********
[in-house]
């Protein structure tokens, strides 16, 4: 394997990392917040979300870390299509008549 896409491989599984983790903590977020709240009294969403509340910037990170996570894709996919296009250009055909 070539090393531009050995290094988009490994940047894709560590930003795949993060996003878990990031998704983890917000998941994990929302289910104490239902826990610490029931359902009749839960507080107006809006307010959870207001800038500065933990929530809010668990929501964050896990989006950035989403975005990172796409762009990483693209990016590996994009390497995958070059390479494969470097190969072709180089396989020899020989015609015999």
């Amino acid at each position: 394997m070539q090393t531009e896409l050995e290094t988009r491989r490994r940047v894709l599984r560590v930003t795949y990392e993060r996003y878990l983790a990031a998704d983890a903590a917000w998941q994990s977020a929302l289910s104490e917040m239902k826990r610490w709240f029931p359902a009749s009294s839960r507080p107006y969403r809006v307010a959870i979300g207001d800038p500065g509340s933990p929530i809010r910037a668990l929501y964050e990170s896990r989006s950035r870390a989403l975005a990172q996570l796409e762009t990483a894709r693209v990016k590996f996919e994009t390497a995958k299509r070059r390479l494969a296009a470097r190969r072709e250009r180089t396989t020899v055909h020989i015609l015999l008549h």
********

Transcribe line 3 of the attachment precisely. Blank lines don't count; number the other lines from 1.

């Amino acid at each position: 394997m070539q090393t531009e896409l050995e290094t988009r491989r490994r940047v894709l599984r560590v930003t795949y990392e993060r996003y878990l983790a990031a998704d983890a903590a917000w998941q994990s977020a929302l289910s104490e917040m239902k826990r610490w709240f029931p359902a009749s009294s839960r507080p107006y969403r809006v307010a959870i979300g207001d800038p500065g509340s933990p929530i809010r910037a668990l929501y964050e990170s896990r989006s950035r870390a989403l975005a990172q996570l796409e762009t990483a894709r693209v990016k590996f996919e994009t390497a995958k299509r070059r390479l494969a296009a470097r190969r072709e250009r180089t396989t020899v055909h020989i015609l015999l008549h």